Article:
2nd century Roman historian and poet

Three main sets of works are attributed to Florus (a Roman cognomen): Virgilius orator an poeta, the Epitome of Roman History and a collection of 14 short poems (66 lines in all). As to whether these were composed by the same person, or set of people, is unclear, but the works are variously attributed to:

  • Publius Annius Florus, described as a Roman poet and rhetorician.
  • Julius Florus, described as an ancient Roman poet, orator, and author who was born around 74 AD and died around 130 AD Florus was born in Africa, but raised in Rome.
  • Lucius Annaeus Florus (c. 74 – 130 AD), a Roman historian, who lived in the time of Trajan and Hadrian and was also born in Africa.

Quotes edit

  • Mulier intra pectus omnis celat virus pestilens;
    dulce de labris loquuntur, corde vivunt noxio.
    • Every woman in her bosom hides a poisonous pestilence:
      Though the lips speak ne'er so sweetly, yet the heart contrives offence.
      • De Qualitate Vitae, III (tr. Duff & Duff)
  • Quando ponebam novellas arbores mali et piri,
    cortici summae notavi nomen ardoris mei.
    nulla fit exinde finis vel quies cupidinis:
    crescit arbor, gliscit ardor: animus implet litteras.
    • When my young pear-trees I planted, when I planted apple-trees,
      On the bark the name I graved of the sweetheart who is mine.
      Never henceforth will my passion find an end or find its ease.
      As the tree grows, so my zeal glows: love-dreams through each letter shine.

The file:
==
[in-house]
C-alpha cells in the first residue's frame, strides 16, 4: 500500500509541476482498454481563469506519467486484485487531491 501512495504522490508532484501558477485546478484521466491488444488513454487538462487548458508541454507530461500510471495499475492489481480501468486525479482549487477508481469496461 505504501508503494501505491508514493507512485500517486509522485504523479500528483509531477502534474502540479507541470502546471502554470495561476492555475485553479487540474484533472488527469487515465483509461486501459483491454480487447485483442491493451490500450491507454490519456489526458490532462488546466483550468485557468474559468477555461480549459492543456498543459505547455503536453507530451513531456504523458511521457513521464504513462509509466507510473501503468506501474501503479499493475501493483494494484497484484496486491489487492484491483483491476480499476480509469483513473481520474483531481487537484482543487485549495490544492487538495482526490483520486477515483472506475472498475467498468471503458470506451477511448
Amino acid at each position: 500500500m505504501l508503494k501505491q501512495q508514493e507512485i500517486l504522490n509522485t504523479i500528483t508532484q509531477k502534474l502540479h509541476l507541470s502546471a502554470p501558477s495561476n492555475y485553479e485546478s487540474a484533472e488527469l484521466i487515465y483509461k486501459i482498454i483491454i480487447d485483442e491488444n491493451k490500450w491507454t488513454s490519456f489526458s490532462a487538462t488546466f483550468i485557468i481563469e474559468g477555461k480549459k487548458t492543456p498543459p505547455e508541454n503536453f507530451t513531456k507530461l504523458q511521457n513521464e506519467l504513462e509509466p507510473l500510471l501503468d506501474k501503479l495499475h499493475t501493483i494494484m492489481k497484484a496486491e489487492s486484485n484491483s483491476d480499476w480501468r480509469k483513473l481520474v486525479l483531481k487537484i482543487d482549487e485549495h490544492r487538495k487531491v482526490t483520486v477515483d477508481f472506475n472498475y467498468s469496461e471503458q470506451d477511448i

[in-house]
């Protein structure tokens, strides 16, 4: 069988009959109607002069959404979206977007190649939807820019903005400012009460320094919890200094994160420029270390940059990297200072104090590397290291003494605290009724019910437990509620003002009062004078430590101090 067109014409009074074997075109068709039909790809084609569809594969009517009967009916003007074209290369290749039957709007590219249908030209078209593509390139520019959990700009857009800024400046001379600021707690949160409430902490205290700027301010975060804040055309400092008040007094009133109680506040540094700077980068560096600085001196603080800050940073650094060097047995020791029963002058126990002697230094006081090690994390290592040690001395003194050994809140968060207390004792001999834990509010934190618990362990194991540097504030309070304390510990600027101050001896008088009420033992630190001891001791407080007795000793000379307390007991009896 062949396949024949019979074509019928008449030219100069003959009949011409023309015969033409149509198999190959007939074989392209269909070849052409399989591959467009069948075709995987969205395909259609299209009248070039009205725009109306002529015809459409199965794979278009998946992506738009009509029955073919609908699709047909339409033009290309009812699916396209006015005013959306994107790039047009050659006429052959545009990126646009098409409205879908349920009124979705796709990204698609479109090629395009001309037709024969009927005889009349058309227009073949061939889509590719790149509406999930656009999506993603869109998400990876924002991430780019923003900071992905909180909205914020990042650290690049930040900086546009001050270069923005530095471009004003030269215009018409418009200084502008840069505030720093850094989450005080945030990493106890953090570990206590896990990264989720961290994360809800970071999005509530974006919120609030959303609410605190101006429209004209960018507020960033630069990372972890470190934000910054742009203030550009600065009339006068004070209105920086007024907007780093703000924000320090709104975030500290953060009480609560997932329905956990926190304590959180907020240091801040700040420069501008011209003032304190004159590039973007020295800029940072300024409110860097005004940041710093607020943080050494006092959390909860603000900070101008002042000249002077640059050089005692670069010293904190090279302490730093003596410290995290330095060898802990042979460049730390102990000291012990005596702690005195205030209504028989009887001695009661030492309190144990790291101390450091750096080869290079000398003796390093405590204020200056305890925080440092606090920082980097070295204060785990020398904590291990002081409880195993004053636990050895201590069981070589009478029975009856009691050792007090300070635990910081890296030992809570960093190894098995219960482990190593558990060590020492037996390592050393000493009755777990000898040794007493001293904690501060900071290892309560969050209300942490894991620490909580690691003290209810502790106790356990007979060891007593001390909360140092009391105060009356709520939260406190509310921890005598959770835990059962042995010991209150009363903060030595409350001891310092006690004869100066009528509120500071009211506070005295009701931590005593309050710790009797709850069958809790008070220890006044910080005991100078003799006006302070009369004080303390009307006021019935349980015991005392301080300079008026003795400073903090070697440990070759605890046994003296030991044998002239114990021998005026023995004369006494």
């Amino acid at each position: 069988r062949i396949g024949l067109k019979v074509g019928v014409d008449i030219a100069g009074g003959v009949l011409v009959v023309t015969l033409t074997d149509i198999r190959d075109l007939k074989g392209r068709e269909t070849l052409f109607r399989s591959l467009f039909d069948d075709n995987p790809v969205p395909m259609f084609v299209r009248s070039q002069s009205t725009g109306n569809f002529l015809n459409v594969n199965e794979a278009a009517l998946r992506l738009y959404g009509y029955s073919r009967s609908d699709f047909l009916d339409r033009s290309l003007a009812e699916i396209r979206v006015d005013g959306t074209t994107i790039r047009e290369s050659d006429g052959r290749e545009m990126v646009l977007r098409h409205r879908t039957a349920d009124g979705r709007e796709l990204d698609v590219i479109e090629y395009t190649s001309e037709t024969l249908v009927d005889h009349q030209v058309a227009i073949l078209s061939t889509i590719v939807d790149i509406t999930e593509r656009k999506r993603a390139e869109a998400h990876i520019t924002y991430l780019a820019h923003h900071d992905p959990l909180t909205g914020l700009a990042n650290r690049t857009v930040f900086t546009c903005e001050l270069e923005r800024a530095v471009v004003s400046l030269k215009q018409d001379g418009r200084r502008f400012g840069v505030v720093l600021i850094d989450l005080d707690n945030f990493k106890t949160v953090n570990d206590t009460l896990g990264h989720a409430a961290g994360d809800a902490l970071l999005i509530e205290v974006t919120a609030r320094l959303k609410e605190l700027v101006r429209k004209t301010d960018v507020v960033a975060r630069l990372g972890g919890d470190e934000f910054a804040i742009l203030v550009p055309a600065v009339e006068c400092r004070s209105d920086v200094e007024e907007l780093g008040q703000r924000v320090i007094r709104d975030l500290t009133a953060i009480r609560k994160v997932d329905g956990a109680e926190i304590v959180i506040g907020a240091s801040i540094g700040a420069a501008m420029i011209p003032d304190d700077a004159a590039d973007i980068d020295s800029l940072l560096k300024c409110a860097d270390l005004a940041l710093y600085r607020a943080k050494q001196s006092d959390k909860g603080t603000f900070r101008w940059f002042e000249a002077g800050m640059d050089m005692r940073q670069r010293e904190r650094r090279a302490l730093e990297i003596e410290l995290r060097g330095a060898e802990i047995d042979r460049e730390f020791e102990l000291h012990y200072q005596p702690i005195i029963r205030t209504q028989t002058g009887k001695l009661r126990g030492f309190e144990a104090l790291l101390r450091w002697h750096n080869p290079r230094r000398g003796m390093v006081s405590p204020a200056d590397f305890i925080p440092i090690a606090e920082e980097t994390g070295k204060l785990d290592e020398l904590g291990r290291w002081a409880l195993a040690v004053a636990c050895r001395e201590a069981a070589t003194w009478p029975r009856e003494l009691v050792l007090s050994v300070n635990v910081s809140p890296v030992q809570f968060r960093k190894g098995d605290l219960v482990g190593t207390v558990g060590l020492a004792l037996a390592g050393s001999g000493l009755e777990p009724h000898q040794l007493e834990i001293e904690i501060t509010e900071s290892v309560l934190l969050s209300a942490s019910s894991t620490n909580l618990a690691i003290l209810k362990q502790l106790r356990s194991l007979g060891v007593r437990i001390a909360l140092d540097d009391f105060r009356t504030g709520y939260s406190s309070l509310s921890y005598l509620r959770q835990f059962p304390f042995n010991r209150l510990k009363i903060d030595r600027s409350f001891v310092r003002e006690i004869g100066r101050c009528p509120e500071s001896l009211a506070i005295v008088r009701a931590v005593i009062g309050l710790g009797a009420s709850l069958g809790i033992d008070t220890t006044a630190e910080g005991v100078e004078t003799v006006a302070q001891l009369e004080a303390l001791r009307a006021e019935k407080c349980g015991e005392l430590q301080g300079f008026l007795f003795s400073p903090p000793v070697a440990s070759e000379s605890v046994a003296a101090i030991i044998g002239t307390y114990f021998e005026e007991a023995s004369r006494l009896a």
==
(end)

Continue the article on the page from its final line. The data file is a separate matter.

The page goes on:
• De Qualitate Vitae, V (tr. Duff & Duff)
  • Cive Romano per orbem nemo vivit rectius:
    quippe malim unum Catonem quam trecentos Socratas.
    • Shun the morals brought across seas; they've a thousand trickeries.
      None in all the world lives straighter than a citizen of Rome.
      Why, I prize one Cato more than fifteen score like Socrates.
      • De Qualitate Vitae, VII, 2 (tr. Duff & Duff)
  • Consules fiunt quotannis et novi proconsules;
    solus aut rex aut poeta non quotannis nascitur.
    • Every year we get fresh consuls, every year proconsuls too:
      Only patrons, only poets, are not born each year anew.
  • Ne pereant lege mane rosas: cito virgo senescit.
    • At dawn pull roses fresh: maids soon grow old.
      • De Qualitate Vitae, XI, 9 (tr. Duff & Duff)
  • Difficilius est provincias obtinere quam facere; viribus parantur, iure retinentur.
    • It is more difficult to retain than to create provinces; they are won by force, they are secured by justice.
      • Epitomae de Tito Livio Bellorum Omnium Annorum, II, xxx, 29 (tr. Forster)

Bibliography edit

External links edit

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